x Abu Dhabi, UAEFriday 19 January 2018

Sub-Saharan migrants find work a little nearer home

They once went to Europe and Arab countries to realise their ambitions, but that is changing.

The Senegalese musician Babacar Boyé gives a class in djembe, a skin drum common throughout west Africa, to children at the Ecole La Prairie, a private primary school in Casablanca.
The Senegalese musician Babacar Boyé gives a class in djembe, a skin drum common throughout west Africa, to children at the Ecole La Prairie, a private primary school in Casablanca.

CASABLANCA // Sitting opposite the children is a dreadlocked man from Senegal called Babacar Boyé, twice their height and clenching a skin drum between his knees. "Like this, children," he says, slapping the drum with his palms: Dum-dum, dum-dum, dum-dum, Da-dum.

The children pound their own drums in unison, and thunder reverberates into the courtyard of the École La Prairie, a private primary school in Casablanca. Mr Boyé, a drummer and dancer, is part of a recent influx into Morocco of sub-Saharan Africans. Some are migrants, others are students and a few are working. All have come to see the country as a step toward realising their ambitions. "In Senegal there are already a lot of professional musicians and dancers, and Europe is saturated with African artists," said Mr Boyé, 38, who came to Morocco in 2006. "This is virgin territory."

Now he is tapping into a new vogue in cosmopolitan cities such as Casablanca and Marrakech for all things African. "Schools hire me to help children discover black Africa through music and dance, and my dance troupe gets a lot of work at festivals and private soirées," he said. "Senegalese artists went to Europe in the 1930s; now that's repeating in Morocco." Interest in Africa is a relative novelty for the country, which has traditionally looked to the Arab world and Europe for cultural imports.

Arab armies invaded North Africa in the 7th century, introducing Islam and the Arabic language, while 20th century French colonialism helped shape modern Morocco, Algeria and Tunisia, leaving strong ties to Europe. Most of Africa lies beyond the barrier of the Sahara desert. In recent years thousands of sub-Saharan migrants have struggled across it en route to Europe via Spain. Thanks to tightened border controls by Spain, most get bottled up in Morocco.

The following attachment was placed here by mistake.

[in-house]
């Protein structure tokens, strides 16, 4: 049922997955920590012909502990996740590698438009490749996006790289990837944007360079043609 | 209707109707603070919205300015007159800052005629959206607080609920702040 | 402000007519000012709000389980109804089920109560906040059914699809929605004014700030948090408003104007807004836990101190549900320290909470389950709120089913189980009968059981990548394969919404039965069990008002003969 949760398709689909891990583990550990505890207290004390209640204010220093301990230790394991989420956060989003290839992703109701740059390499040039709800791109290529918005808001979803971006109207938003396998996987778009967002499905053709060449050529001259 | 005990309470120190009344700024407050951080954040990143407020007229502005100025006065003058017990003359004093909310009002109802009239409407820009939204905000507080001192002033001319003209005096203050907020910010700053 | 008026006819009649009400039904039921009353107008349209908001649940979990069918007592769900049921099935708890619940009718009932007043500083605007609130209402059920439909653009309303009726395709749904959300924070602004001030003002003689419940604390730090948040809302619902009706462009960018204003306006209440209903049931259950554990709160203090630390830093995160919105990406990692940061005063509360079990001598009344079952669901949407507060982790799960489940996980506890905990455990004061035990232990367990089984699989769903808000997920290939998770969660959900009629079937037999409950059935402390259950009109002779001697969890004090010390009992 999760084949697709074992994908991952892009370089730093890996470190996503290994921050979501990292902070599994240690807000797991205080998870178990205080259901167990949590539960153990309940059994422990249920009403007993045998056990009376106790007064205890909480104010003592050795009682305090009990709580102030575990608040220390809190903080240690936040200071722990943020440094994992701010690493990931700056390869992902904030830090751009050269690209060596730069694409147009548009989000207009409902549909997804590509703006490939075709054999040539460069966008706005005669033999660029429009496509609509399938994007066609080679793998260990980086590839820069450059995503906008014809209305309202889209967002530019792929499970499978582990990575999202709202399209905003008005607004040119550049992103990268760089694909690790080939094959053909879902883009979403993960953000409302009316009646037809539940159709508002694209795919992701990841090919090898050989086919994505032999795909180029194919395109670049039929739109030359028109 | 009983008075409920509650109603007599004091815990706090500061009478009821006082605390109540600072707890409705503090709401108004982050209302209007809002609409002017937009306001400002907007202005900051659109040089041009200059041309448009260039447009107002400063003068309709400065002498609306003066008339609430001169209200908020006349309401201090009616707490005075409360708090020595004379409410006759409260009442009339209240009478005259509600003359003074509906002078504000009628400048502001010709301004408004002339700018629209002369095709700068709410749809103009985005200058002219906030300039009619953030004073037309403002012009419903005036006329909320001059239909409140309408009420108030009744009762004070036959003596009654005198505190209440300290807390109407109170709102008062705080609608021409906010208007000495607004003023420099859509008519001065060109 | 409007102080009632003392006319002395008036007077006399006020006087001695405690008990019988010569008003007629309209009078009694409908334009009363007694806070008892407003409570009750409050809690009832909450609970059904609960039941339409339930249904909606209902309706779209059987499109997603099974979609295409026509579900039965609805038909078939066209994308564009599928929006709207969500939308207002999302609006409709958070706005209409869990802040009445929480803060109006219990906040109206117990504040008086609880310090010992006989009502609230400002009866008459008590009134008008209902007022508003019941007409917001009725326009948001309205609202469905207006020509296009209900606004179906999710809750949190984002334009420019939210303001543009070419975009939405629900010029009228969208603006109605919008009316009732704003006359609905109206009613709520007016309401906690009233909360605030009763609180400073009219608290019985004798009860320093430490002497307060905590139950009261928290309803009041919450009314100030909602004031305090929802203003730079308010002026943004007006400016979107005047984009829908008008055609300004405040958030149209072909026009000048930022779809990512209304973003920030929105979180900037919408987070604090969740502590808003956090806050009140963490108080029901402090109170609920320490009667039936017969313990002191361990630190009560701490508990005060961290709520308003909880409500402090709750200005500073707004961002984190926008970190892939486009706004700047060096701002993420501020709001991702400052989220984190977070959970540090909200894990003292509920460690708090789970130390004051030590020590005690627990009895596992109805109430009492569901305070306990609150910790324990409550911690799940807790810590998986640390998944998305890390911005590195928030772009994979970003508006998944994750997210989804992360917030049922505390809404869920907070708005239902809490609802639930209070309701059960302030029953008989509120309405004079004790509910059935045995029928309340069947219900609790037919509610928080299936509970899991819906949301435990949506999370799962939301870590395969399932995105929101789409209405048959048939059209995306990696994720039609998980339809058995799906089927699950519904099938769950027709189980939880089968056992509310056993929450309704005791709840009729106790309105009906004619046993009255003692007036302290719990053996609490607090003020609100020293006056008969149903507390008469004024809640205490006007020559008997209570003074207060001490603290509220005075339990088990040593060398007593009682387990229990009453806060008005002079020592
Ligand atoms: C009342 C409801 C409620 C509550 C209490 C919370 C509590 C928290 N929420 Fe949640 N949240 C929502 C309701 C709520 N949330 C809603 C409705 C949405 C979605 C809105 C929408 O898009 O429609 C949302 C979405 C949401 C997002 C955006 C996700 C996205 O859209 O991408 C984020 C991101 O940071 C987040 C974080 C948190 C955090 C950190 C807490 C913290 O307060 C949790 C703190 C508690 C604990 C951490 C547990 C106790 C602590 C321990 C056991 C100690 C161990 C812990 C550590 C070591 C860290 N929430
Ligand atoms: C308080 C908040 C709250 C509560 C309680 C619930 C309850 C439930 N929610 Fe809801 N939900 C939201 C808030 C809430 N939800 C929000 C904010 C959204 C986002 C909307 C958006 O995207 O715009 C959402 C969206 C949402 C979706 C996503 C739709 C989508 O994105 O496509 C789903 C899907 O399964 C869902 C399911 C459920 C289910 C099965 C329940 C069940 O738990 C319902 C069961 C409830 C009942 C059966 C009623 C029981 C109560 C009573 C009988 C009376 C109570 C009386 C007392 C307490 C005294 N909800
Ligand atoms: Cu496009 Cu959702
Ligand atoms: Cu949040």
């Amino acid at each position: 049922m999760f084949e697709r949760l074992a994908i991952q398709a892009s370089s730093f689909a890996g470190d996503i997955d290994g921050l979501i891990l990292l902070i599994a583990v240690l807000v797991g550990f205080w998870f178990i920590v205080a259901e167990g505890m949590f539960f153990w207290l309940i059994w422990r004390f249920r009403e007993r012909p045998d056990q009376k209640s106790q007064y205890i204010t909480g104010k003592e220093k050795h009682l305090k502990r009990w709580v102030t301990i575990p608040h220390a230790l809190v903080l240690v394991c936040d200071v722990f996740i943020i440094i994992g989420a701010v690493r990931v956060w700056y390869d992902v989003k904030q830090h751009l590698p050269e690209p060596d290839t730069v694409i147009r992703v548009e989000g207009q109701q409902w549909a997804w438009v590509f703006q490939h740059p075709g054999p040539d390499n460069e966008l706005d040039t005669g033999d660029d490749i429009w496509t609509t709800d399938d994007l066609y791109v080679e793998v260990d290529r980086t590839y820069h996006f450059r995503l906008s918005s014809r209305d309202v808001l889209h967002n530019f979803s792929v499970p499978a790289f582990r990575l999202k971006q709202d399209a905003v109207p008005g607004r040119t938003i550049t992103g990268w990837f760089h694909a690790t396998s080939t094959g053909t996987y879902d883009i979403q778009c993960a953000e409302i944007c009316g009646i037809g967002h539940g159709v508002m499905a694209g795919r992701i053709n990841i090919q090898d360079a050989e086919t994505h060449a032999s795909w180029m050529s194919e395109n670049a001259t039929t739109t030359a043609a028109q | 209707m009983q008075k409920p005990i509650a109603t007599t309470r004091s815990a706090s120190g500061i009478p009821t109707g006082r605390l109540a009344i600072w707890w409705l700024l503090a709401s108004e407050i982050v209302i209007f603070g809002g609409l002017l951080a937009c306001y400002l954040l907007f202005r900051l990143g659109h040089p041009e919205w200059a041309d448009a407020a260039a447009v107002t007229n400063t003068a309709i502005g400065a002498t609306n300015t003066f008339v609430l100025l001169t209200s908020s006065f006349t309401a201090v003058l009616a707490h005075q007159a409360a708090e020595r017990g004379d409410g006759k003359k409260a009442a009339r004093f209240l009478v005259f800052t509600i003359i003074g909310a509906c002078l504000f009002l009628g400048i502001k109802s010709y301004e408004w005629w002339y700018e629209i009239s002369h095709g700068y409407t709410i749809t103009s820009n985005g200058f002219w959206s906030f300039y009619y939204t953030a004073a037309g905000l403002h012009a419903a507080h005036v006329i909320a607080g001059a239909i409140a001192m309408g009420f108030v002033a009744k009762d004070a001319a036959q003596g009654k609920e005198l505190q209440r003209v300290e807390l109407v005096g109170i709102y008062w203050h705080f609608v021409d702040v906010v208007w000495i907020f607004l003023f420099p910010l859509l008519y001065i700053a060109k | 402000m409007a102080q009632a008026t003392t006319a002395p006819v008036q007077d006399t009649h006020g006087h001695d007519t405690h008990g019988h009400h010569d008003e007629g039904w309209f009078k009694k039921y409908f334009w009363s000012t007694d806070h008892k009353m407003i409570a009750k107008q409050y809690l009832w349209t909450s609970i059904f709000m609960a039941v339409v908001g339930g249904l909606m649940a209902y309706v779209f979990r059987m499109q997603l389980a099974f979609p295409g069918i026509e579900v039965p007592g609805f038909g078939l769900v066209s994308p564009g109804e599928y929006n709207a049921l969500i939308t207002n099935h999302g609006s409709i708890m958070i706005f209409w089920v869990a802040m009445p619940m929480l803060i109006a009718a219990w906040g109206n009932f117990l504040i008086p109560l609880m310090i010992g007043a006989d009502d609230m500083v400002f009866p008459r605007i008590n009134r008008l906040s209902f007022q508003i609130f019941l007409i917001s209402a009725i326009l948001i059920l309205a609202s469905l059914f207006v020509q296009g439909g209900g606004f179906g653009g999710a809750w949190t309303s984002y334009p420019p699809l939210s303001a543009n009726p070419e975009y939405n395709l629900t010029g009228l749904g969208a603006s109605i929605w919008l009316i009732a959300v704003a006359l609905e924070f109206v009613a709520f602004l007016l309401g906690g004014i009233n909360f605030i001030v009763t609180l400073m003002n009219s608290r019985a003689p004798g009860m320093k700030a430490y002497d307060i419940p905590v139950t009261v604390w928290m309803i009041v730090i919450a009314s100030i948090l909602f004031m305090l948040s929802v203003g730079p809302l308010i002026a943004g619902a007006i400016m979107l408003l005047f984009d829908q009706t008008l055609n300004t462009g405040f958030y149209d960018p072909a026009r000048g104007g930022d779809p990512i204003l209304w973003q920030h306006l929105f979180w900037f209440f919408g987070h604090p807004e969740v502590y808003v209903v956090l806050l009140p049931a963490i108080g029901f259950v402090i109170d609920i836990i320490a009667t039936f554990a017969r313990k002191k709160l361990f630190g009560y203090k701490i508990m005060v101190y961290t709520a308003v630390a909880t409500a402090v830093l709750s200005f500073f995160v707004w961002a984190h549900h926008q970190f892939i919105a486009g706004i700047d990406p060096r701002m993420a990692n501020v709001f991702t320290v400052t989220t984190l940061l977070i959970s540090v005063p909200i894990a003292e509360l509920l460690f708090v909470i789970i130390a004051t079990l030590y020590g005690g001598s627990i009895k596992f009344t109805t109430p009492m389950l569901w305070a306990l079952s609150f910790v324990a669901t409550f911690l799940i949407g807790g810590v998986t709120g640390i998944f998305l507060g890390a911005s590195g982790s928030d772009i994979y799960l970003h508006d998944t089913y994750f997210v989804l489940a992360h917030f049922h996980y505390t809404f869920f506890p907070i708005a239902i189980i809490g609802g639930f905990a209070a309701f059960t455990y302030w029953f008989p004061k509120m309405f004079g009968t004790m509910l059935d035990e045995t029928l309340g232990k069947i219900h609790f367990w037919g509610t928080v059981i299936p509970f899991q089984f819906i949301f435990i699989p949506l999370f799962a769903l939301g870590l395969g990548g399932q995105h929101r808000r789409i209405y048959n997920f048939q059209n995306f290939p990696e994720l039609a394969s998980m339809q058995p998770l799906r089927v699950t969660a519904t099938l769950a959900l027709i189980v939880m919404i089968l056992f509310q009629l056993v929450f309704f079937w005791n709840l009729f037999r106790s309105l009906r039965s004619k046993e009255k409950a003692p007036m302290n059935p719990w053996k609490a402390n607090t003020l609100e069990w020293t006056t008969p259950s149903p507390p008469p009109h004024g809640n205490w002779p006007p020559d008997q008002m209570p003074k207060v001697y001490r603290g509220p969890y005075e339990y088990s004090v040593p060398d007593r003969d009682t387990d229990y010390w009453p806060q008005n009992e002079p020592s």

"I never intended to stay here," said Moussa Brité, 28, a Guinean migrant mending shoes on a side-street in a working-class neighbourhood of Rabat, the capital. "My plan was to go to Spain." In 2007, Mr Brité left his farming village, paid traffickers for truck passage across the Sahara and slipped over the Algerian border into Morocco. "But now I can't make enough money to leave," he said. A man drew up beside Mr Brité and pulled off a shoe. "You see?" the man said. "It's tearing away from the sole just here."

Mr Brité took an awl from his toolkit and began punching holes in the leather for new thread. "I earn enough to eat," he said. "But there's not even enough left over to send my parents." Nobody knows how many sub-Saharan migrants are currently in Morocco. Recent estimates by United Nations agencies and non-governmental organisations (NGOs) range from about 3,000 to 10,000. Illegal migrants say that police sometimes drop them at the Algerian border. However, Morocco has rarely deported them to their home countries, said Rachid Badouli, the strategy and development director for the Orient-Occident Foundation, a Moroccan NGO supporting migrants. Morocco's foreign ministry did not respond to a request for comment.

Today migrant arrival rates are falling, Mr Badouli said. Meanwhile, nearly 3,000 migrants have gone home via a voluntary return programme begun in 2005 by the International Organization for Migration, co-ordinated with Moroccan authorities and funded mainly by European governments. However, as migrants leave, sub-Saharan students are increasingly arriving in search of better and cheaper education than their home countries offer.

Foreign students at Morocco's public universities have climbed from about 2,000 to 9,000 over the past decade, said Youssef Imari, the director of the state agency for international cooperation. "70 per cent are from sub-Saharan countries, and three quarters of those are getting a scholarship," he said. Students come for a chance of free tuition and the wide range of degrees, Mr Imari said, while Morocco is keen to strengthen ties with other African countries.

"Morocco is a major player in south-south cooperation, and accepting students is part of that," said Mr Imari. "The goal for Morocco is that students educated here return home and contribute to the development of their countries." "I applied to programmes in China, Algeria and Morocco," said Thierry, 28, a fifth-year Rwandan medical student coming out of an exam at Mohamed V University in Rabat last Wednesday, who did not give his surname. "At first I was really interested in China, but Morocco gave me the scholarship."

He wants to continue studying in Morocco to become a surgeon, but plans to return ultimately to Rwanda. "Why would I stay in this country, which has many doctors, when I can go home, where there aren't enough?" In Casablanca, Mr Boyé has other ideas. After the drum lesson at the École La Prairie, the children stampeded to the cafeteria and Mr Boyé retired to a patio with a cup of coffee to think about the future.

"African music, restaurants, art boutiques, dance troupes - there's a huge market here," he said. "I want to stay and develop all the projects in my head." jthorne@thenationial.ae